Dividend Investing On Steroids

I've been investing in individual equities for nearly 50 years (40 professionally), and I've never owned one that didn't pay a dividend. I don't remember hearing about dividend "achievers", "champions", or "aristocrats" back in the '70s; I just felt that dividend payers were a safer investment than the others.

Over the years, up markets and down, I came up with additional "quality checks" to assure myself (and my clients) that the companies we owned were "fundamentally" better than most. Adding a NYSE only restriction and, a B+ or better S & P ranking requirement upgraded the field. Then, a "less than 5% in any one entity" diversification discipline, managed the risk "inside" each portfolio.

  • High quality dividend paying companies seem to fall less precipitously during corrections and tend to rise faster during rallies.  Rarely do "achievers" cut their dividends or go out of business. You can ride out the storms called corrections much more securely in a boat of this quality.
  • In the three major meltdowns since the 70's, only government intervention during the "financial crisis" caused any high quality dividend payers to go under.

For me, these "risk minimized" equities, were dubbed "Investment Grade Value Stocks"(IGVS), and they were the only ones ever finding their way into managed portfolios... but problems developed in spite of the quality, diversification, and income.

Gradually rising price levels have actually became a problem!

Rallies kept getting longer and corrections lasted months instead of years. As profits were realized, fewer and fewer IGVSs were at suitable prices for new purchases... splits seemed less frequent. Elevated valuations increased market risk while reducing current dividend yields. Equity buckets contained too much cash, particularly in times of low interest rates.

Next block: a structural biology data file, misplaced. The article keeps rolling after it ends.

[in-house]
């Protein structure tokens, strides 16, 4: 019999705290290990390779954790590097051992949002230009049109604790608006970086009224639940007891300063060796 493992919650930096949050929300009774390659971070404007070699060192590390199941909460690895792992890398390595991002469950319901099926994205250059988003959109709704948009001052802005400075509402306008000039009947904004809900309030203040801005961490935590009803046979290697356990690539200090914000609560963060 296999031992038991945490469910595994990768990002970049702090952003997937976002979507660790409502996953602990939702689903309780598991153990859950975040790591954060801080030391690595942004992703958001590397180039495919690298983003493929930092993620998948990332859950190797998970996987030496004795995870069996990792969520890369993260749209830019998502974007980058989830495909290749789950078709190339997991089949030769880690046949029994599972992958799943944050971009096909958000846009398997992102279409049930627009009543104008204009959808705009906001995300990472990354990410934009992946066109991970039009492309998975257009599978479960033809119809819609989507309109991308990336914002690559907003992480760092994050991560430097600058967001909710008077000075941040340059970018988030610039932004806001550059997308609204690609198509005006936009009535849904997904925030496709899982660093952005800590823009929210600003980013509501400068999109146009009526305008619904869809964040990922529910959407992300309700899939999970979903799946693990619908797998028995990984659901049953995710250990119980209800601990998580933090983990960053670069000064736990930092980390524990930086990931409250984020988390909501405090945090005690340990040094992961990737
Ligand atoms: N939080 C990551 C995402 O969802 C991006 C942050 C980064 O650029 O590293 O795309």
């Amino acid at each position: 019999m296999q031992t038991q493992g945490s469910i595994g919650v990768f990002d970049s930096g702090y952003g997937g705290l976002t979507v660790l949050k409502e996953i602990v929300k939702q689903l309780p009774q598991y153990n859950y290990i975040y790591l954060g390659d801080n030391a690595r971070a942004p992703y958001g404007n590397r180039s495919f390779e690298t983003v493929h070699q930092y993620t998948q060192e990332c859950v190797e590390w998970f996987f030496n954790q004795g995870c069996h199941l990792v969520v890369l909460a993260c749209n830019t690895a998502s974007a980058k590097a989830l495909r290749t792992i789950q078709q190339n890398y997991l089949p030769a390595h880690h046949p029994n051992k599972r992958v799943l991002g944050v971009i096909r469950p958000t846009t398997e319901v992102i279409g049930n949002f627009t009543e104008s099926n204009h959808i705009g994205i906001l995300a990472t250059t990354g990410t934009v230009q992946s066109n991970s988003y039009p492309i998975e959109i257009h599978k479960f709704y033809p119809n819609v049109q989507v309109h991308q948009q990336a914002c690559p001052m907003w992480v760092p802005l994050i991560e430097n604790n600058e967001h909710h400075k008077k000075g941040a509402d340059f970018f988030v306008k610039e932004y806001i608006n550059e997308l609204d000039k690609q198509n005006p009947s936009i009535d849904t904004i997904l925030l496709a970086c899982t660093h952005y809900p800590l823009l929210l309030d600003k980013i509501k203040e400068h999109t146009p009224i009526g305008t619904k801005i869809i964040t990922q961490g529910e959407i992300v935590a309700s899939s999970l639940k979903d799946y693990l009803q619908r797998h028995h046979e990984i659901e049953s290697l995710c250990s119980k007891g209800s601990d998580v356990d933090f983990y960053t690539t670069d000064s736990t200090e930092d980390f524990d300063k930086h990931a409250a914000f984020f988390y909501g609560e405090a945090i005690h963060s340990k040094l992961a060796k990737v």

• Over the years, private REITs, MLPs, and some equity CEFs were used as equity bucket "fillers"... many of the former were those that reside on the "dividend achievers" list. More recently these non-individual equities have pretty much become the primary occupant.
  • Managed equity CEFs were particularly interesting as they contain many "dividend achievers" but in vehicles that lend themselves more easily to trading and profit compounding... this in addition to the huge dividends they produce.
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My articles always describe aspects of an investment process I have been using since the 1970's, as described in my book, "The Brainwashing ...

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